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Sri Lanka stocks soar 3.9-pct, rupee slides in excess liquidity

ECONOMYNEXT – Sri Lanka stocks soared 3.91 per cent higher reaching up 14 per cent so far in 2021 while the rupee was defended around 193 to 194 to the US dollar, brokers and dealers said amid excess liquidity in money markets and low rates which had inverted forward premiums.

Colombo’s All share price index gained 3.91 per cent or 291.34 points to close at 7,734.57, in a record daily point gain. It was the highest daily gain since 2012, NDB Stockbrokers said in a note to clients.

The index is a tad below 7,812 reached on February 2011, but has topped 7,548 pointed reached on November 18, 2014, Capital Trust Securities said.

The S&P SL20 index of more liquid stocks gained 4.90 per cent or 136.46 points to close at 2,918.63.

LOLC Holdings contributed most to the index gain on Friday, closing 45.25 rupees up at 226.75 rupees a share.

LOLC Finance, a subsidiary of LOLC holdings gained 1.30 rupees to close at 8.10 rupees and Browns investments close 10 cents up at 7.50 rupees a share.

Expolanka Holdings gained 6.40 rupees to close at 53.40 rupees a share and Commercial Leasing and Finance gained 1.70 rupees to close at 8.70 rupees a share also contributing to the ASPI gain.

Liquid Demand

“There is pent up pent-up buying sentiment due to excess liquidity in the market and lower interest rates making stocks a more favourable asset class to investors,” a broker said.

“In this part of the world, fixed deposits have remained one of the prominent asset classes for investors however with the government reducing the rates potential investors have been looking elsewhere to invest.”

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Sri Lanka money markets have had record excess liquidity of around 20 per cent of the monetary base or around 220 billion rupees amid a record bout of money printing, which has led to credit downgrades and a steady drain on foreign reserves through the financial account.

In the domestic markets, dollar yields have overtaken rupee yields making forward premiums negative, while the economy is tied up in import controls.

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Sri Lanka central bank forex interventions turn negative in November

Import controls and an import substitution strategy after money printing is driving up earnings of some domestic producers who are not efficient enough to export, while the falling rupee is helping export firms though real wage cuts, moderating price to earnings multiples.

Dipped products gained 19.75 rupees to close at 401.25 rupees a share and Haycarb gained 72.75 rupees to close at 757.75 rupees.

Lanka Ceramic closed 8.25 rupees up at 164.00 rupees a share and Royal Ceramic Lanka gained 5.25 rupees to close at 202.75 rupees a share.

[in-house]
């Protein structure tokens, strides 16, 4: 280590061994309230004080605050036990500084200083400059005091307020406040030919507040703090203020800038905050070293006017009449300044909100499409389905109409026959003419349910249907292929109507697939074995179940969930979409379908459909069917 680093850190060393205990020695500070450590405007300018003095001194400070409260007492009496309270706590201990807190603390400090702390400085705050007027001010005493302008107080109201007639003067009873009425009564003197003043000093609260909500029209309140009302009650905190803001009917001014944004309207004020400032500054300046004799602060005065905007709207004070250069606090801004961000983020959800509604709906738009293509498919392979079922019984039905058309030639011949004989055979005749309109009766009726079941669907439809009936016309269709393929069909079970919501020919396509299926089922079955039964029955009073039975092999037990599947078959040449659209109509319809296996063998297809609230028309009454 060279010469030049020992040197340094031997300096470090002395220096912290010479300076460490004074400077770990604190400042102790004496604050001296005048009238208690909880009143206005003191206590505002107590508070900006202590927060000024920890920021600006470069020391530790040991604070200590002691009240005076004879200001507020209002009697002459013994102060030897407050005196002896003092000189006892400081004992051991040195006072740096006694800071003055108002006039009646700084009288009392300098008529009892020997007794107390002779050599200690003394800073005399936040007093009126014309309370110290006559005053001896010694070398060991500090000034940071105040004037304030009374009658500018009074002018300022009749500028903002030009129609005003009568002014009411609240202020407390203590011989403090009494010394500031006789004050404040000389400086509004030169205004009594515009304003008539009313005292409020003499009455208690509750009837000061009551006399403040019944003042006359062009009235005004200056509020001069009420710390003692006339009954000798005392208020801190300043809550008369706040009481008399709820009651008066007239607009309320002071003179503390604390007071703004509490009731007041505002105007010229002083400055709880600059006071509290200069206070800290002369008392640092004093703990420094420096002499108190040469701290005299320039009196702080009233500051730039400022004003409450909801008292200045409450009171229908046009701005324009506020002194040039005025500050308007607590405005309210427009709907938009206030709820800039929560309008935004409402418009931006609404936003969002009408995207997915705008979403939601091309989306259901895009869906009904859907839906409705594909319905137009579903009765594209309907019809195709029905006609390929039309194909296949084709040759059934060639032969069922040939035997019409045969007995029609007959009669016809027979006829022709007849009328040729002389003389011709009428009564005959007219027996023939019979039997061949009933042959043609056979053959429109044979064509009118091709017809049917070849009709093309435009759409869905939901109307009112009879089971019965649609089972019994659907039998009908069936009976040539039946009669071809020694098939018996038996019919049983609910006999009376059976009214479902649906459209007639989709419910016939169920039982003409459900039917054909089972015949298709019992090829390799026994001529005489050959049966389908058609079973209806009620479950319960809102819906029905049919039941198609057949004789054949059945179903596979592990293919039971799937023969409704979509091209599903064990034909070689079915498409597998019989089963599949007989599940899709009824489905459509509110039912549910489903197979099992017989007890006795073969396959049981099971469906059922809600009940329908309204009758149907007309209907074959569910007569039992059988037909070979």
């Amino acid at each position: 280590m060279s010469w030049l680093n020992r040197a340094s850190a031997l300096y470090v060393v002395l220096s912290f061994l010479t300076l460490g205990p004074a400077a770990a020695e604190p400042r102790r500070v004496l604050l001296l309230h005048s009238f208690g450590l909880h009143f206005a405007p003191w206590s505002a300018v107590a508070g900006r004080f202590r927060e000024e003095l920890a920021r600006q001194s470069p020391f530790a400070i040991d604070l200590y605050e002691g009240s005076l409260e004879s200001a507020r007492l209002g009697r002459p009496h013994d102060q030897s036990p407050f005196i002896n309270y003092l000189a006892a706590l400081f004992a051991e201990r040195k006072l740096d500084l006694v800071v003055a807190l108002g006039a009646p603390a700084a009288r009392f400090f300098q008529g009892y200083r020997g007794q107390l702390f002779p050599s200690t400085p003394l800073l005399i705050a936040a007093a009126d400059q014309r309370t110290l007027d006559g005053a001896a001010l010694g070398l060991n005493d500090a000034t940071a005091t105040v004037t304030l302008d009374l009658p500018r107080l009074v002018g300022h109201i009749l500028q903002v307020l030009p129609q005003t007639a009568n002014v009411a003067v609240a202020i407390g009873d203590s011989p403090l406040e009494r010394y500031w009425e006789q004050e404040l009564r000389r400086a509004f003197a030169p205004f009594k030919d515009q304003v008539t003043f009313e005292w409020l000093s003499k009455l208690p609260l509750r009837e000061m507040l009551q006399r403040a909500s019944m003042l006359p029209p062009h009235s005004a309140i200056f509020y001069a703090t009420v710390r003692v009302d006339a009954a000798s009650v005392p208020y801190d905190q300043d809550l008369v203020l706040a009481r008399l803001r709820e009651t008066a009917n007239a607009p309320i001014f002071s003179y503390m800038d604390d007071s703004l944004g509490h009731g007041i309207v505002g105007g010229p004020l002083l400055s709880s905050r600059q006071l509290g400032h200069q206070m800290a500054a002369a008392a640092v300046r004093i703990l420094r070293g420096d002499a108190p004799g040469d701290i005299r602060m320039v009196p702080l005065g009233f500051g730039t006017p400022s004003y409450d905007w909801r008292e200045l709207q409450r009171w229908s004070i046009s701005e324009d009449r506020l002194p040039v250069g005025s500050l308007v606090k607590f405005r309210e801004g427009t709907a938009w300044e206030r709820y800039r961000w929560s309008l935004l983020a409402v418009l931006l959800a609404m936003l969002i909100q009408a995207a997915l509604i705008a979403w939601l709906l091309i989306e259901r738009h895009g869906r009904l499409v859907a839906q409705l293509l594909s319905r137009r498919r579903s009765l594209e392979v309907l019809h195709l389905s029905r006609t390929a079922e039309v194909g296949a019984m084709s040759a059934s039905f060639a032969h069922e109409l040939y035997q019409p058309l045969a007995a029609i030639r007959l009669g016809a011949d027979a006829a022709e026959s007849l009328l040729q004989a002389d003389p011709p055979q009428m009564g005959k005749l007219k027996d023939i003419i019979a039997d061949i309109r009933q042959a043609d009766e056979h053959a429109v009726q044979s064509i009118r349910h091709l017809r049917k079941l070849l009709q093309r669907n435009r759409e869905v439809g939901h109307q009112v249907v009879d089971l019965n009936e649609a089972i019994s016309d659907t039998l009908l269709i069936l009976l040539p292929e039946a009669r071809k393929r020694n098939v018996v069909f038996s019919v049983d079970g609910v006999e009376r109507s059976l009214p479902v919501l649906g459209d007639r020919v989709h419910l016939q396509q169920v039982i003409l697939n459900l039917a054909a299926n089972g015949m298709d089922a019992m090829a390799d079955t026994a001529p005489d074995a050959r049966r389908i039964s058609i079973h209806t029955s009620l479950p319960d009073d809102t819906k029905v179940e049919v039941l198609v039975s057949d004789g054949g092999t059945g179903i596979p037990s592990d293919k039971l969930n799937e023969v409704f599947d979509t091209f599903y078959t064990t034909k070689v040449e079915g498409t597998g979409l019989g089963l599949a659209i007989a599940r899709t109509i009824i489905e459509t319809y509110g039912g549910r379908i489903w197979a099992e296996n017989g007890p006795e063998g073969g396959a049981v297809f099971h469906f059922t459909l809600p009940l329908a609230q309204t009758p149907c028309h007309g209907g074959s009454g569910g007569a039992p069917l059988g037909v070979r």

Meanwhile, entrepreneurs running import-dependent businesses, who have been locked out of real economic activity, are also punting stocks, market participants said.

Stocks are up 14.1 per cent so far in 2021.

The rupee was defended around 193.50 to 194.00 levels in the spot market Friday, market participants said from around 185.50 to the US dollar at year-end.

Net foreign selling was 178,121,606 million rupees on Friday.

Foreigners have sold about 2.9 billion rupees of stocks so far, but also bought about 1.4 billion rupees.

Market turnover soared to 12.5 billion rupees on Friday, with 130 stocks gaining and 79 falling.

Banking Rally

The banking sector which has been lagging the rest of the sector amid fears over bad loans, also gained in the rally.

In the banking sector Hatton National Bank closed 1.50 rupees up at 128.25, Sampath Bank 3.00 rupees up at 141.20 rupees a share, Commercial Bank of Ceylon gained 2.30 rupees to close at 84.30 rupees and DFCC Bank closed 2.40 rupees up at 65.70 rupees.

In the hotel sector, Eden Hotel Lanka closed 2.50 rupees up at 13.40 rupees a share and Sigiriya Village hotel closed 50 cents up at 34.50 rupees while Aitken Spence Hotel holdings fell 1.00 rupee to close at 33.00 rupees, John Keels Hotels closed 30 cents down at 10.40 rupees a share.

Sri Lanka Telecom closed 4.10 rupees up at 42.60 rupees and Melstacorp Plc closed 5.90 rupees up at 62.70 rupees. Richard Pieris Company closed 50 cents up at 15.50 rupees.

John Keells Holdings closed 6.50 rupees up at 160.00 rupees a share.

On January 13 President Gotabaya Rajapaksa said Indian’s Adani Ports and partners will get a 49 per cent stake in the East container and the Sri Lanka government a majority of 51 per cent in a container terminal in Colombo Port.

About a third of the East Terminal had already been built, but the balance is estimated to require an investment of around 600 million dollars.

Read: Sri Lanka port terminal: India’s Adani group and partners to hold 49-pct

Ceylon Tobacco Company fell 6.00 rupees to close at 1,114.25 rupees while Ceylon Cold stores closed 4.25 rupees down at 695.50 rupees a share while Distilleries Company gained 1.40 rupees to close at 24.30 rupees.

Hayleys Plc closed 21.00 rupees up at 491.25 rupees and Softlogic Holdings closed 10 cents up at 13.50 rupees.

Tokyo Cement Company gained 4.30 rupees to close at 83.30 rupees while Piramal Glass Ceylon closed 30 cents up at 10.90 rupees a share.

Nestle Lanka closed 23.50 rupees down at 1,309.25 rupees and Dialog Axiata closed 20 cents down at 12.90 rupees.

Aitken Spence Plc closed 6.70 rupees up at 64.70 rupees while Carson Cumberbatch closed 12.00 rupees down at 305.25 rupees.

The Capital Goods industry was the most active, gained 5.4 per cent and Materials Industry which was also active gained 3.7 per cent (Colombo/January 15/2021)

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